Erin Walsh prides herself on cooking from scratch.
It is simply what she remembers growing up on an Indiana farm.
Contact information ( * required )
And as she spends the holidays 200 miles away from family who still live in the Hoosier State, the Arlington Heights mom looks to the comfort foods she learned from her mother and past generations to connect her with family this holiday season.
"I've lived here 12 years and I still get homesick," she said. "Anything to make me feel better this time of year."
Erin recalls childhood afternoons helping her grandmother make pies and cut and toss homemade egg noodles into soup. She fell in love with the sensory experience but also valued learning to make these dishes.
"They taught me something their moms taught them. There was that sense of pulling something into a new generation that I can pass on," she said.
Erin now enjoys cooking meals for husband, John, and children Kerry, 17, Patrick, 11, Brodie, 9 and Collin, 3. She avoids boxes or mixes, looking to her grandma as guidance.
"What's always in my head is if my grandmother was with us would she see this as food or would she see this as some foreign substance that needs to be used as putty on the side of a car?" she said.
Dinners may consist of kid-friendly fare, such as sloppy Joes and pizzas made with homemade dough, or dishes like orange chicken and beef teriyaki that have more complex flavors. Getting the kids involved in cooking, she said, brings them all to the table.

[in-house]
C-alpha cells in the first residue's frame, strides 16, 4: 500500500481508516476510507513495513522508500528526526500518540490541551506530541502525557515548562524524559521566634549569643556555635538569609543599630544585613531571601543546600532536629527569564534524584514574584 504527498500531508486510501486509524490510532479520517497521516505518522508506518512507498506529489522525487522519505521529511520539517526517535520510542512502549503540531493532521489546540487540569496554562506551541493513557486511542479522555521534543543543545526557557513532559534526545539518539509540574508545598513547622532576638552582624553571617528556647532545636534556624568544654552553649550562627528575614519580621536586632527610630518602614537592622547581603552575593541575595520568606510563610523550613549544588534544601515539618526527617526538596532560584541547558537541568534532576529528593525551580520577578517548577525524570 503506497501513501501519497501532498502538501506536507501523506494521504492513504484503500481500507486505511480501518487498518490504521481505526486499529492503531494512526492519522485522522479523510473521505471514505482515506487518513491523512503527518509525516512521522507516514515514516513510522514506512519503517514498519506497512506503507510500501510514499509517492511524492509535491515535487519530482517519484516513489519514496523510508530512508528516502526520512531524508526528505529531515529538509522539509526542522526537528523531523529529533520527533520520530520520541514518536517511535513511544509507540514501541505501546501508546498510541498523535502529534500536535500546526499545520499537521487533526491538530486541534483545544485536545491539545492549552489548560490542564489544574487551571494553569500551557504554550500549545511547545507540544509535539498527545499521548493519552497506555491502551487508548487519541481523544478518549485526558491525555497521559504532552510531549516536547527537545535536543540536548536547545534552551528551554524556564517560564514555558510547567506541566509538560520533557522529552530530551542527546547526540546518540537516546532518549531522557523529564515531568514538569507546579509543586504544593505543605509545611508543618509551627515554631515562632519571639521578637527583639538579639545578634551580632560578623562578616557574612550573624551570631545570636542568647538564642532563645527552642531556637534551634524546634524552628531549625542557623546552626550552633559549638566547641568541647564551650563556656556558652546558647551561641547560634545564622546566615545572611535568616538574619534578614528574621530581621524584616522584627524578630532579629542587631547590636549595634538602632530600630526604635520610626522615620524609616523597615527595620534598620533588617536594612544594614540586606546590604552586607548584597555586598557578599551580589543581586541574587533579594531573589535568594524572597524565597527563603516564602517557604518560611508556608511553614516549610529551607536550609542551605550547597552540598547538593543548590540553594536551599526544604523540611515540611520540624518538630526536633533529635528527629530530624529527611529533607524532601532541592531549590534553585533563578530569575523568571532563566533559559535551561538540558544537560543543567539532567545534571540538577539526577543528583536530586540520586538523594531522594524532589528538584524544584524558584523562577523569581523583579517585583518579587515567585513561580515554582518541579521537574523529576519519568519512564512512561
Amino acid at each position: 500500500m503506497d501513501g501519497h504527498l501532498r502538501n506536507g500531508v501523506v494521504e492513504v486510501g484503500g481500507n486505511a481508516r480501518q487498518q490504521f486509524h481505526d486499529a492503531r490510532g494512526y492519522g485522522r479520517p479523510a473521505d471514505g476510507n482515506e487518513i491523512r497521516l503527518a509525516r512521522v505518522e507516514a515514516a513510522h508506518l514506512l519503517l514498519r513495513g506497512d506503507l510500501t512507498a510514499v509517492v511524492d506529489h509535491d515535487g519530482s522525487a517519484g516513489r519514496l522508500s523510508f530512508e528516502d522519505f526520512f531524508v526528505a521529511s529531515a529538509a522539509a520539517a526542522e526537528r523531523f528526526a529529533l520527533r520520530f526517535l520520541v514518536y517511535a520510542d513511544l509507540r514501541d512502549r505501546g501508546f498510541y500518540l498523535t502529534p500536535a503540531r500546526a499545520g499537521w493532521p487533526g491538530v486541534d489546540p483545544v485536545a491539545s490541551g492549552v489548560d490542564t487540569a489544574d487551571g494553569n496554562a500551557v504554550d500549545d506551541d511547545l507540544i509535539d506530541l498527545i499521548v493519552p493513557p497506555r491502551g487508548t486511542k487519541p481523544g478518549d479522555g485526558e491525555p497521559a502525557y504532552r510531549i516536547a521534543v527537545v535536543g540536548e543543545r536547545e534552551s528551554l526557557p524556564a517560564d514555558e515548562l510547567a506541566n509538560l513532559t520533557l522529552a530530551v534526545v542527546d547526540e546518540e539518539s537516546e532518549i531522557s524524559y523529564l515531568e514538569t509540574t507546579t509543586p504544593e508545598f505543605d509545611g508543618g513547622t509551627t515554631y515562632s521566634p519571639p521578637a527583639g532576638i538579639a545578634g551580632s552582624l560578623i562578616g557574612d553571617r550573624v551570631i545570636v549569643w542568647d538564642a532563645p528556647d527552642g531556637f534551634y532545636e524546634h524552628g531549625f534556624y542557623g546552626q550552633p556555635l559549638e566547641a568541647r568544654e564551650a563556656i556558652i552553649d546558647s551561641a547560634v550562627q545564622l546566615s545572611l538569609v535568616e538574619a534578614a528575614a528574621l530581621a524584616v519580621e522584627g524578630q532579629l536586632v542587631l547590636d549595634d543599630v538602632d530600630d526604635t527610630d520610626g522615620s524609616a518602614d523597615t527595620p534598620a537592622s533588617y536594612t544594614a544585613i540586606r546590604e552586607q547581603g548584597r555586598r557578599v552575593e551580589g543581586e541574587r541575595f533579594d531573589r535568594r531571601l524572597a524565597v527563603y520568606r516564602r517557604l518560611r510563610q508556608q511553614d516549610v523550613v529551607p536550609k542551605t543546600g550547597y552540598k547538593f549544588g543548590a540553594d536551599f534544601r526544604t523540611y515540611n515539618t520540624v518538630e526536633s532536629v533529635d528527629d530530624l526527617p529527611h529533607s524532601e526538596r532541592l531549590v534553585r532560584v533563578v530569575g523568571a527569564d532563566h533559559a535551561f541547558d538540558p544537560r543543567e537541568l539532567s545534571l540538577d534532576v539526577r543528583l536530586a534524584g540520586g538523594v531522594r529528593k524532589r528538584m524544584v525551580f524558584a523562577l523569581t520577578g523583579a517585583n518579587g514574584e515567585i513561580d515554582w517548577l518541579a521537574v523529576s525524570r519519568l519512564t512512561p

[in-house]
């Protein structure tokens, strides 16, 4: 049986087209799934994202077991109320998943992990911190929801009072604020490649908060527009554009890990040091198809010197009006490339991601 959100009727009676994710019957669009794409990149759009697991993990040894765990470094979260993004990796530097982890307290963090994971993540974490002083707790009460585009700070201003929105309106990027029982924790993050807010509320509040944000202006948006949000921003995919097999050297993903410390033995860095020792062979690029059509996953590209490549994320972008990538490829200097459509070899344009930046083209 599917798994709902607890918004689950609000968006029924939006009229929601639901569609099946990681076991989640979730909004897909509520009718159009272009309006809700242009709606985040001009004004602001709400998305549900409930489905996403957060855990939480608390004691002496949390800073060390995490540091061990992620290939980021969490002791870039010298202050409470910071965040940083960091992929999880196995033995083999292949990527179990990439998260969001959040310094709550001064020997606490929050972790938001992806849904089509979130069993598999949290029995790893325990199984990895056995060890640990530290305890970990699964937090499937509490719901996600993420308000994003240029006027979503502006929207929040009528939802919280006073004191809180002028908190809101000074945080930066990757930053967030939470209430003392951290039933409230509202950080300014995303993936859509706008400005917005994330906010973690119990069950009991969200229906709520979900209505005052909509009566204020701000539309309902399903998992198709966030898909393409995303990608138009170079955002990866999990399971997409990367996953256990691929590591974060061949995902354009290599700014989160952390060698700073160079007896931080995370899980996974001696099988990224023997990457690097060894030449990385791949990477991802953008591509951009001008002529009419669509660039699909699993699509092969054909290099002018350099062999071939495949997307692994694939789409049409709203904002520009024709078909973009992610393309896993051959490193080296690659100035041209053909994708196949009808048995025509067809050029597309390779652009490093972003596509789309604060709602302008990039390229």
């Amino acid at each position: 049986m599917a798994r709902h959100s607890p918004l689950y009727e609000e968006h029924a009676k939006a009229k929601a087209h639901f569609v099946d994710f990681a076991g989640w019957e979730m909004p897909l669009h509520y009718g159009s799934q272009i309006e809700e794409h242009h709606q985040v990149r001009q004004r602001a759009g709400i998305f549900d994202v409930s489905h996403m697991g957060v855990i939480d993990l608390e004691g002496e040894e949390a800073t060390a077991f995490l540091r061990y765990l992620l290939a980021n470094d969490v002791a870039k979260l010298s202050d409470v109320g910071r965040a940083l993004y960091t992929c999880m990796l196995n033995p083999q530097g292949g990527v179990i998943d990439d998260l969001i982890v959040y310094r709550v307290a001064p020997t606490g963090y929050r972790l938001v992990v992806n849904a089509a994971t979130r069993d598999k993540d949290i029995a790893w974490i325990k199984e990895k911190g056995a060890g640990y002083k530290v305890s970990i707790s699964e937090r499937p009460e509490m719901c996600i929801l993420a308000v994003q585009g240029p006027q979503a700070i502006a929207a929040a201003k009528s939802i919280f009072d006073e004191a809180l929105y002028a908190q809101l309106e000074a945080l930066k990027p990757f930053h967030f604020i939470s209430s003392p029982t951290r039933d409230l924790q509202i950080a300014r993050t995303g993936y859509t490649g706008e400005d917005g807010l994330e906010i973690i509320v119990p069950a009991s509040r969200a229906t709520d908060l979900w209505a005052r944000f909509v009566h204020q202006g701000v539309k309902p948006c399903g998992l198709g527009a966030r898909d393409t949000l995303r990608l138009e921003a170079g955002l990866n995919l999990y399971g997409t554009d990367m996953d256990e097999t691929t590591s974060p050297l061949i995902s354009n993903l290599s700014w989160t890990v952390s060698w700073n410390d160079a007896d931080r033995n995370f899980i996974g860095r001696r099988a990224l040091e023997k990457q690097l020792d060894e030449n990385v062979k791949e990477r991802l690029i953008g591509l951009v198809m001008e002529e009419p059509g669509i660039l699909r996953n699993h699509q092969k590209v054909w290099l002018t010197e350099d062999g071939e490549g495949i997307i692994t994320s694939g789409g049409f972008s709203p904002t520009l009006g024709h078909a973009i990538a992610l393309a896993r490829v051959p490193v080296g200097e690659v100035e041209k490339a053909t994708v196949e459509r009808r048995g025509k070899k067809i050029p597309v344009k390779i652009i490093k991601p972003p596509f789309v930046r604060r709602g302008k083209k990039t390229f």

"I know it is the one thing with a house of three boys that brings us all together," she said.
As the holidays approach, Erin gravitates toward easy weeknight meals that make her think of family far away. Among the dishes she enjoys is her mom's potato soup that includes the homemade egg noodles she learned to make as a child.
"It is my comfort food," she said.
For a quick breakfast for family or to share with friends, Erin bakes scones that she fills with fruit or chocolate chips.
"My girlfriends always know they can count on me to have scones and coffee at my house," she said.
The final recipe Erin shares with us this holiday season is a treat that almost disappeared from family memories: Sugar Cream Pie.
Erin said her great-grandmother served Sugar Cream Pie with every holiday meal but passed away without sharing the recipe. So Erin spent several years figuring out how she made it in order to replicate it and she final hit on this formula.
"It is sugar and cream made into a custard, poured into a pie crust and baked so the top caramelizes," she said. "It is like a creme brulee, but much sweeter and denser."
Erin says having special dishes like the pie on her holiday table reminds her of home and family.
"There are foods that I still make every year so even if I am not home, I enjoy a piece of home."